On Reading “Amusing Ourselves to Death,” Chapter 10

In Chapter 10, “Teaching as an Amusing Activity,” Postman looks at another area of social life that has been transformed by television — education.

He starts with an apt subject: the long-running “Sesame Street,” an educational television program, designed by the Children’s Television Workshop, with colorful puppets, celebrities, sing-alongs and fast-paced editing.

Readers of Amusing Ourselves to Death at this point will not be surprised by Postman’s dour view of this sunny show. He compares it to children being taught by a series of television commercials.

He writes: “We now know that ‘Sesame Street’ encourages children to love school only if school is like ‘Sesame Street.’ Which is to say, we now know that ‘Sesame Street’ undermines what the traditional idea of schooling represents” (143).

Postman’s preliminary objections: Television does not allow interactions, questions or discussion.

His broader objection goes to the heart of his book:

“As a television show, and a good one, ‘Sesame Street’ does not encourage children to love school or anything about school. It encourages them to love television,” Postman writes (144). Television is always about television.

He adds, “like the alphabet or the printing press, television has by its power to control the time, attention and cognitive habits of our youth gained the power to control their education” (145).

And television, Postman reminds us, makes everything into entertainment. He writes acidly, “Television’s principal contribution to educational philosophy is the idea that teaching and entertainment are inseparable” (146).

He then offers three satirical commandments of education on television (147–48):

Thou shalt have no prerequisites.

Thou shalt induce no perplexity.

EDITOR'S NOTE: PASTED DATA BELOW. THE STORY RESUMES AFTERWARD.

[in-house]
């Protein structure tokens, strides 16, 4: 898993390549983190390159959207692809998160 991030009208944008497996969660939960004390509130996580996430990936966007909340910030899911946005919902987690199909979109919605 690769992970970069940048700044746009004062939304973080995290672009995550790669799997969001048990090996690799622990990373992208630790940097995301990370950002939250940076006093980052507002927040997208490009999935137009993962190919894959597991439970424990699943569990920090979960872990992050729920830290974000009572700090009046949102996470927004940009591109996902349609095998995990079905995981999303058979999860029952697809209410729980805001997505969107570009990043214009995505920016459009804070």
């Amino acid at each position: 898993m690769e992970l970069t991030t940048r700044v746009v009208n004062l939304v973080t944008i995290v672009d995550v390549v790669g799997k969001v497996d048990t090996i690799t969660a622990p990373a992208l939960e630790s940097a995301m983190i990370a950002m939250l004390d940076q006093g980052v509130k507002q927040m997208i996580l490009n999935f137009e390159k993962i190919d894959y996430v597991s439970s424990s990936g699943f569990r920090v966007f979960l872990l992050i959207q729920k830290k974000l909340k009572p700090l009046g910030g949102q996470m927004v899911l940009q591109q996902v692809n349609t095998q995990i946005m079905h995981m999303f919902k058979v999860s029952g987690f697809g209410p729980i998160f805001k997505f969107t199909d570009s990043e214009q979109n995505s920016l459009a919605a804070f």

Thou shalt avoid exposition like the ten plagues visited upon Egypt.

Postman hates television when it is at its most serious. He spends pages deploring, “The Voyage of the Mimi,” a PBS science series of 26 episodes focused on whaling, funded with millions of dollars in grants (149–52).

Although the show included a 12-year-old Ben Affleck, who would be a star years later, Postman was not impressed in the least. In a lengthy takedown, he writes:

“I would suggest that ‘The Voyage of the Mimi’ was conceived by someone asking the question. What is television good for?, not What is education good for? Television is good for dramatizations, shipwrecks, seafaring adventures, crusty old sea captains, and physicists being interviewed by actor-celebrities. And that, of course, is what we have got in ‘The Voyage of the Mimi’” (153).

It is a fine argument: The content of curriculum is being determined by the character of television. Students raised on television will come to expect education in this form.

“Indeed,” Postman writes gloomily in conclusion, “they will expect it and thus will be well prepared to receive their politics, their religion, their news and their commerce in the same delightful way” (154).

Professor of Journalism, Lehigh University. Reader. Writer. I write about what I read.

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